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This one is kinda gross, but I originally planned to make it a free game with ads, and a single IAP to remove the ads. The main reason I didn't do that was because I got so burnt out setting up Game Center and Google Play Game Services. I also kind of recoil from that business model, but I thought it could work out well for prospective players and myself. In hindsight, after seeing how hard the initial difficulty curve is, and how much fun people have when they persist, I think going paid only was the right move. I think having paid for the game probably makes players more obliged to persist, instead of saying "meh" and uninstalling it.

Post-release, though, I've actually thought of some things I might want to add, so I hope these will satisfy the question. I don't want to nerf the actual gameplay much, but I have some ideas for better indicators that will help people learn how things work. I'm picturing a "ghost" version of cars hanging off the side of the board instead of the current exclamation marks on aisles would be better. I also noticed that some people don't realize at first where the points are coming from, so I want to make that more clear.

No promises yet, but I have an idea for an Aggression Mode involving what I'll call "snowmobiles" that you have to destroy before they get home. Hoping I can put that together sometime soon.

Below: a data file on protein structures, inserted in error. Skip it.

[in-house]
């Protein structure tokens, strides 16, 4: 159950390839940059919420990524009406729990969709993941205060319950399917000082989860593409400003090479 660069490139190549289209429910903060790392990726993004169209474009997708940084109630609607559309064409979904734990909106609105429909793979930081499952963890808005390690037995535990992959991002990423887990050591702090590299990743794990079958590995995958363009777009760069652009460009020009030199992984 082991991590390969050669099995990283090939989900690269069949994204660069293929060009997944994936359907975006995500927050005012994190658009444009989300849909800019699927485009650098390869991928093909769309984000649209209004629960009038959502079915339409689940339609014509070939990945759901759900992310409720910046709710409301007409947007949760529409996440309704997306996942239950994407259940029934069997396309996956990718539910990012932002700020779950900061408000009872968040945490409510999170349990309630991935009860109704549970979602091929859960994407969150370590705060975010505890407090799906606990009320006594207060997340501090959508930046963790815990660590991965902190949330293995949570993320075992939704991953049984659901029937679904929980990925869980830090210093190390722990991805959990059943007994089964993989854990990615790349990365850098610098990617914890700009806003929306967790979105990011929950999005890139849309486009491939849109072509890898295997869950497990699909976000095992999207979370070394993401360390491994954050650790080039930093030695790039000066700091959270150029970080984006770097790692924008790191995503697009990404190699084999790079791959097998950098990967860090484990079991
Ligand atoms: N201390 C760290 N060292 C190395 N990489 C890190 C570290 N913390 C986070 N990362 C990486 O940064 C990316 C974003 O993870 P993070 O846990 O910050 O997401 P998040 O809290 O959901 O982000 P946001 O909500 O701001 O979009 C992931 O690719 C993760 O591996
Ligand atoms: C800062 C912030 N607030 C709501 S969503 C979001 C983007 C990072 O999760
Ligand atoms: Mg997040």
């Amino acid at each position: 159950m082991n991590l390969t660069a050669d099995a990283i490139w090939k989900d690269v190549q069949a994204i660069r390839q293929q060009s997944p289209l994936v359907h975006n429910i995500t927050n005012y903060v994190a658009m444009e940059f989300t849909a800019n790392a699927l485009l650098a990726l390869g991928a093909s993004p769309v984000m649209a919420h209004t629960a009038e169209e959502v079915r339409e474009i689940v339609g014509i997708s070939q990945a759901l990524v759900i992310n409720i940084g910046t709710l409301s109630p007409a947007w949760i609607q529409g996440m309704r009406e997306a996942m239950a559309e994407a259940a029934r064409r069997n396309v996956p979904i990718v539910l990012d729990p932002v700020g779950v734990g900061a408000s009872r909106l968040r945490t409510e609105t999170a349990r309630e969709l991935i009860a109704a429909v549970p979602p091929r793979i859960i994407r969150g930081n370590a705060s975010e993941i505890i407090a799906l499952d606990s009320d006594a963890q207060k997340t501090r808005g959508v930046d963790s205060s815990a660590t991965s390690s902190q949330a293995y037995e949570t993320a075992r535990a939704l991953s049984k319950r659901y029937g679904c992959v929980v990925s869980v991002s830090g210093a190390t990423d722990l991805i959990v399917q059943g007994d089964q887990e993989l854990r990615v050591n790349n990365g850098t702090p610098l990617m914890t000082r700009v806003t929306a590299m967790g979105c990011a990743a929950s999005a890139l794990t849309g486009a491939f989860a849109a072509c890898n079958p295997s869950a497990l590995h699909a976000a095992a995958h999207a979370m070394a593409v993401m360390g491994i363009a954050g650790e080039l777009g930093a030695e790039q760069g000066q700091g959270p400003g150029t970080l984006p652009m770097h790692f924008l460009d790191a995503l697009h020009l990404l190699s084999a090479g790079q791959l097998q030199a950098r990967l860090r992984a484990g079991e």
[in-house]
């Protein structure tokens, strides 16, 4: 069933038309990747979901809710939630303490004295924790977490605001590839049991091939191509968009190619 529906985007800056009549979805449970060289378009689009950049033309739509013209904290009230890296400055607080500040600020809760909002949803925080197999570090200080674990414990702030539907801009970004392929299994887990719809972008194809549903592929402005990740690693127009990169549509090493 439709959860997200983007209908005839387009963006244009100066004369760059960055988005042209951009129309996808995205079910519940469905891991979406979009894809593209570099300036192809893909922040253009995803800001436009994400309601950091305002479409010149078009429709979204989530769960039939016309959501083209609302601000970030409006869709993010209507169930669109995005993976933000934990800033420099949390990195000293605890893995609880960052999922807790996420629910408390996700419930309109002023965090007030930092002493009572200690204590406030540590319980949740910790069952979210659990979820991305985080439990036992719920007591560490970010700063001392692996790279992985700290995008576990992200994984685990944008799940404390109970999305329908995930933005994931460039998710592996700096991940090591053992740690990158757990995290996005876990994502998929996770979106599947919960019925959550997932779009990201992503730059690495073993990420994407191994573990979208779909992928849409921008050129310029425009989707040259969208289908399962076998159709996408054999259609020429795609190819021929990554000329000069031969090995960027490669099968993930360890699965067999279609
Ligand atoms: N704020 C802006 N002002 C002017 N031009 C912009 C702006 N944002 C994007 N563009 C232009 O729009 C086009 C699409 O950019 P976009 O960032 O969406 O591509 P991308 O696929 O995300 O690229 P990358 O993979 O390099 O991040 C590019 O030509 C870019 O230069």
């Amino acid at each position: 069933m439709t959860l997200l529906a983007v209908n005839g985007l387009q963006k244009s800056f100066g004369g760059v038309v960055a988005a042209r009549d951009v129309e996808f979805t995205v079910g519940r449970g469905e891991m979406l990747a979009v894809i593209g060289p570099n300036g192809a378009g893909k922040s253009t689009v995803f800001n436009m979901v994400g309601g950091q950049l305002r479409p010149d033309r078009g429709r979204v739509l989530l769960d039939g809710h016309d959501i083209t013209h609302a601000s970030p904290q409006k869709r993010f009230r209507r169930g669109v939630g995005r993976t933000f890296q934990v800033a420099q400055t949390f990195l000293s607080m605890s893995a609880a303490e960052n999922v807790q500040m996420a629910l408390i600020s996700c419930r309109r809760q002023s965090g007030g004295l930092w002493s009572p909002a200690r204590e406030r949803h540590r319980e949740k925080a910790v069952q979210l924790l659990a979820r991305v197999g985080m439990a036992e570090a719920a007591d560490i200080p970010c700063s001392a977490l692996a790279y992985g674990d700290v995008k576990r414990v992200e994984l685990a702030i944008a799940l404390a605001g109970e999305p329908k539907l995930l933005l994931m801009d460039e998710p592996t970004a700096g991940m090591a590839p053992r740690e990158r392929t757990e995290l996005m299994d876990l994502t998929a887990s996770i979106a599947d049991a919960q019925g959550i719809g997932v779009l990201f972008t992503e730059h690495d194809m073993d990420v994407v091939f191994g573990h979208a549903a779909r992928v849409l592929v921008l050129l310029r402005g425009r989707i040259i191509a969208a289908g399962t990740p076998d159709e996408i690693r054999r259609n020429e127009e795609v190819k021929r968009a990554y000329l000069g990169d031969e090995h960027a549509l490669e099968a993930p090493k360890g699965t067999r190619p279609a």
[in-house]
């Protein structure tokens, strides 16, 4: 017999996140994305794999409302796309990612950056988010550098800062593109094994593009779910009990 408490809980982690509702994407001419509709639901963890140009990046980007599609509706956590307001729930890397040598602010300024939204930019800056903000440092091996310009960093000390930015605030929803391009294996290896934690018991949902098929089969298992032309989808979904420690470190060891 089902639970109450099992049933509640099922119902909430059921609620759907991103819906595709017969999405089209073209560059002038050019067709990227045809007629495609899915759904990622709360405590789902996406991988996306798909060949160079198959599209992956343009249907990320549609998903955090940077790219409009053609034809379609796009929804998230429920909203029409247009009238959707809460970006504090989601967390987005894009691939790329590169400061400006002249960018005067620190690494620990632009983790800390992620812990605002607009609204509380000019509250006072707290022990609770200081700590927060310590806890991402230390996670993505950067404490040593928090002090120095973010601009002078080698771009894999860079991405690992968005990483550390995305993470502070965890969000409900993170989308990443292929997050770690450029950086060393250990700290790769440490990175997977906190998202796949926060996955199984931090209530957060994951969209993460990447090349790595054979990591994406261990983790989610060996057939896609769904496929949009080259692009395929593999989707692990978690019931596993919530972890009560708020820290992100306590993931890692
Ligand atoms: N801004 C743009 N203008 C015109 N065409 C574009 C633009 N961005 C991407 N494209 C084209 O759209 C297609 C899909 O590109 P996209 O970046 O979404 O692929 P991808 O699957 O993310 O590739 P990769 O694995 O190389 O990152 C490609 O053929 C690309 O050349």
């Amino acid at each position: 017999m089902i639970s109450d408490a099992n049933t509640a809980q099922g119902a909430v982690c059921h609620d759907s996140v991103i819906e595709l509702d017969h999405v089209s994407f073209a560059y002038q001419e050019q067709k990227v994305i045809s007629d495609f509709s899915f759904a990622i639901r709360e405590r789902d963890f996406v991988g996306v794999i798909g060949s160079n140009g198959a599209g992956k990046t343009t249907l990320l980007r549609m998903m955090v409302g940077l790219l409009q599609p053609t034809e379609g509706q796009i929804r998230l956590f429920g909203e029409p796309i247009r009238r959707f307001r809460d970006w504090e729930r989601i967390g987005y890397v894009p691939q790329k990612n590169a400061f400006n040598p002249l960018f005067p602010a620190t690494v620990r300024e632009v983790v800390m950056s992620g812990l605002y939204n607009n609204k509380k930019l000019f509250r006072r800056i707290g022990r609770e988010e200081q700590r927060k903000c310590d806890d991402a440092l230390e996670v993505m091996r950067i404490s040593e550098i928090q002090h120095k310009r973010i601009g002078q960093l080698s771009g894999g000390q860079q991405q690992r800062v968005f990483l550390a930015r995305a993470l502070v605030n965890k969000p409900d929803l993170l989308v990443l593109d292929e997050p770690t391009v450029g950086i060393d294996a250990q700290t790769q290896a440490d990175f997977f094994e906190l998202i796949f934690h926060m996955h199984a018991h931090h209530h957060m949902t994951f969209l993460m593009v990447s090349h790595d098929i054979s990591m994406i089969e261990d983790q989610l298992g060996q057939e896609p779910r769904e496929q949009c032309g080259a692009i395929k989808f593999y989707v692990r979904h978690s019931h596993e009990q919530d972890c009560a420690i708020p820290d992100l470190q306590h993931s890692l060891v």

Tell us what the back of the box for Dawn Of The Plow would say.

Umm how lame would I be if I just copied one of my store listings:


You are the new plow on the block, and today is your day.

How many cars can you shepherd home before achieving grounds for termination.

An arcade snowplowing game by Dan FitzGerald (Trichotomy)

Features:
Imminent failure
High skill ceiling
3 different board sizes with randomized road layouts
4 different powerups that you'll need to master to stay afloat
Competitive Leaderboards
Challenging achievements that demand different play styles
A silly amount of play statistics

Fulfill all your snow plowing needs for Android, iOS, or at the official website, here.


This will plow you over @marshnaylor